Mamunia: Did he write it in Africa? No telling, but it sure has that sweet tropical feel, both in the bongo/conga rhythm and the ecstatic message in the lyric, which transplants the Beatles’ lysergic musings on “Rain” into a low-key jungle-funk tune about the beauty of rain and the magic of nature. The music tumbles just like a jungle stream, the chords descending cheerfully over rocks and around corners, modulating from key to key, and yet always finding its way back to the source. Toward the end, when the synthesizer leaps to the fore, there’s a lovely moment where we can hear Paul talking in the background: “Everywhere I go is a single sound!” he cries. “I like it!” Is he talking about the electronic howl of the synth or the similarities among world cultures, music, and voices? The obvious answer: Yes.

No Words: A tiny masterpiece of colliding voices, musical ideas and (as it turned out) song fragments that just happened to work well together. Denny Laine had a fragment, see, and so Paul snapped one or two of his own on, and suddenly they had another abstract plaint addressed to a love gone wrong. The lyrics suggest more than they tell, but the full-band harmonies, plus the ascending guitar riffs and abrupt shifts in musical ideas make it magical.

Helen Wheels: Another road ode, this one a road-level celebration of the touring life, and the joys of going wherever your heart, and/or tour schedule, takes you. More blistering guitar leads, although they’re mixed lower than on the other tunes, more clever use of electronic sounds, and lyrics that catapult grade school rhymes into a kind of ecstatic verse: Spend the day on the motorway where the carbuerators blast/slow down driver, wanna stay alive, wanna make this journey last….Amazingly, this tune was an after-thought, patched onto the U.S. version of the album by a Capitol exec who knew a #1 smash when he heard it. (Al Coury?) He was righter than he thought, because while the tune did eventually top the charts, it also adds to the narrative of the entire album. See, record execs aren’t all bad.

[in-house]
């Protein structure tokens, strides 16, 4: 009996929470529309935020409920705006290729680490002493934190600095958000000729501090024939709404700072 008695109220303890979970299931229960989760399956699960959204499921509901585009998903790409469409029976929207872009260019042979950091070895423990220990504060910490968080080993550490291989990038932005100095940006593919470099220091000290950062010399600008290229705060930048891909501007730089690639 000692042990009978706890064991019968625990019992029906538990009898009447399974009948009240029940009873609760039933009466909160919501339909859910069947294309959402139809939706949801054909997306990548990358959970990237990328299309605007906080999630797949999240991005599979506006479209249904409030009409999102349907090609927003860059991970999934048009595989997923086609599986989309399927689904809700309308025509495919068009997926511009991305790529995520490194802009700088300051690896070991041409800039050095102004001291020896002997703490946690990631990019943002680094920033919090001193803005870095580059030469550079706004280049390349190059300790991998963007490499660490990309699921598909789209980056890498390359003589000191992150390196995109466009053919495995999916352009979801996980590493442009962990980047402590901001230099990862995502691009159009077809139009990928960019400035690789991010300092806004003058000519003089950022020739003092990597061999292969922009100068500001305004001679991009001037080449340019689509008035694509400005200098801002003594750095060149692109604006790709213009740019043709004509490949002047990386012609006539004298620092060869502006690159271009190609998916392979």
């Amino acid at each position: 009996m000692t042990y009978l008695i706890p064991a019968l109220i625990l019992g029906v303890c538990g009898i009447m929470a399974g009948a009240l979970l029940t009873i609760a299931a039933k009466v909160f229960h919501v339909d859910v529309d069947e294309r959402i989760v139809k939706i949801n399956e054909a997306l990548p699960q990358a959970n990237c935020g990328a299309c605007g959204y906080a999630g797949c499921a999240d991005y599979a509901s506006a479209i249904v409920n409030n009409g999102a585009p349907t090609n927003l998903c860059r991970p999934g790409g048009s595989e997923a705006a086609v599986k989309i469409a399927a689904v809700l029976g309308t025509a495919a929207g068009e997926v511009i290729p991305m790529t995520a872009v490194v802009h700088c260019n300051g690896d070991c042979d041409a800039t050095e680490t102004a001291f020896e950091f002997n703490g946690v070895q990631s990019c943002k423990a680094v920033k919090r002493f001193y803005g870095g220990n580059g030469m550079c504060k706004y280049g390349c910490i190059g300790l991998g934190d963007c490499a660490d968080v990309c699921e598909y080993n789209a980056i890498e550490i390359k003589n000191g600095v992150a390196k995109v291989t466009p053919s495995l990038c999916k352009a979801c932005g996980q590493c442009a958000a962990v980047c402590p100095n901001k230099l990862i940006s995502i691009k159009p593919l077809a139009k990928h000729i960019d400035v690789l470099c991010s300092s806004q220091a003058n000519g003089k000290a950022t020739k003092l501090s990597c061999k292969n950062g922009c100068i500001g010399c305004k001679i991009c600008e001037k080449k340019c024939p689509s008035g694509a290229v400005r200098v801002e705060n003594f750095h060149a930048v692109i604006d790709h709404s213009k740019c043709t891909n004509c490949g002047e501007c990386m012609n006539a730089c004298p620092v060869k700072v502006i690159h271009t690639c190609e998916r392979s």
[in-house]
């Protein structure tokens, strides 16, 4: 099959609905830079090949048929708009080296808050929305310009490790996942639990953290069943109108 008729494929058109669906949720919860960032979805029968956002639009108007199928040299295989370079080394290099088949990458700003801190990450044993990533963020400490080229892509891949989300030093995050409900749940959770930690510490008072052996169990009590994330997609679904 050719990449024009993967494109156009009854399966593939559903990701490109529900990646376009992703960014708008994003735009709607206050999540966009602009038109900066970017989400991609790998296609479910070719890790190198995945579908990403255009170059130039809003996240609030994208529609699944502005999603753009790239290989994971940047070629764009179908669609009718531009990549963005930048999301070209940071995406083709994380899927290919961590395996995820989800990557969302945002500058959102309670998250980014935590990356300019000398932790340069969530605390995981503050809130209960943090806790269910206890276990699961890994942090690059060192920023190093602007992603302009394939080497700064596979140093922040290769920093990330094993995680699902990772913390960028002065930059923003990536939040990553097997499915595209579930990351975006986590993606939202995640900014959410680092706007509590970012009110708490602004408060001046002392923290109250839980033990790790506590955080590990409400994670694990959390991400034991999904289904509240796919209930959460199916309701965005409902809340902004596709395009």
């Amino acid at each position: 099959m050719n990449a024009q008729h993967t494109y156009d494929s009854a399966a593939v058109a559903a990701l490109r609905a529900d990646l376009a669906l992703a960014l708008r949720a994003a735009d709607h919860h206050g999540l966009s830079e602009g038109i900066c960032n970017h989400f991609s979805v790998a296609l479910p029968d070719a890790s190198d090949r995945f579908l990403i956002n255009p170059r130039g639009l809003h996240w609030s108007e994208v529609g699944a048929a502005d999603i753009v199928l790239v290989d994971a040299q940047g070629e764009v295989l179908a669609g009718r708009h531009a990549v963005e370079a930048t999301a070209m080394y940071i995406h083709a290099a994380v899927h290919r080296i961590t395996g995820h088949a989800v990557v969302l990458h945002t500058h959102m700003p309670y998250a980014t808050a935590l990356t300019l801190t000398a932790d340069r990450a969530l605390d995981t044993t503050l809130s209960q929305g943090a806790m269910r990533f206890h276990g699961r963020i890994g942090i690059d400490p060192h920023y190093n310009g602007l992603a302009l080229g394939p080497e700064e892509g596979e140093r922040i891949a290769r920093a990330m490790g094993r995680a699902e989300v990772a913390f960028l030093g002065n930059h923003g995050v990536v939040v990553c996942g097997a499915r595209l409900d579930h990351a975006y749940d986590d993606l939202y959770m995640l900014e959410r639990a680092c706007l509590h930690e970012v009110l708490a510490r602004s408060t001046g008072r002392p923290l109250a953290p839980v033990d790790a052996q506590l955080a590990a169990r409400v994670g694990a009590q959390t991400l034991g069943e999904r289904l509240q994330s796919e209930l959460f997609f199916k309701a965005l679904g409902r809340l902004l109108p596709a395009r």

Picasso’s Last Words (Drink to Me): Another masterpiece, on a wild array of levels. For what starts as a simple ballad to a recently-deceased artist (composed at the behest of Dustin Hoffman, who just wanted to see how easy it was for Paul to write a song) creates a realm of its own as a pile up of sounds (including the sound of PIcasso’s own voice), instruments and then reprisals of nearly all the defining songs of the abum come together to form a kind of musical cubism: everything you’ve seen/heard before now comes back from a dozen different angles, sung in different ways, set to different instruments, the melodies coming together, clashing, disappearing, only to come back again. For me the breathtaking moment comes when
the thing veers back to the “Picasso” bridge, an irresistible descent into the relative minors of the verse chords, only this time the melody comes straight from Paul’s bass, which he plays with a softness and fluidity emphasized by a counter-melody (played by strings) and his own Fender Rhodes, its lower-end jacked up to give the keys a throaty, late-era Billie Holiday sound. Three o’clock in the morning, we’re getting ready for bed/it came without a warning, but I’ll be waiting for you baby, I’ll be waiting for you there… That’s what the bass is saying. Extremely clearly.

1985: I’d nearly say this built-in encore doesn’t work. The tune feels unfinished, the lyrics veer toward the non-grammatical, none of the verses parse. But then there’s that killer piano riff, the swells of churchly organ, the part where Paul urges his lover to shake it, but not break it. Then a brief lull, then back to the unadorned piano riff, and finally a symphonic climax and… more time… on the run, band on the run….And did you know he dusted this one off, nearly 40 years later, to play on his live show this spring? Interesting choice.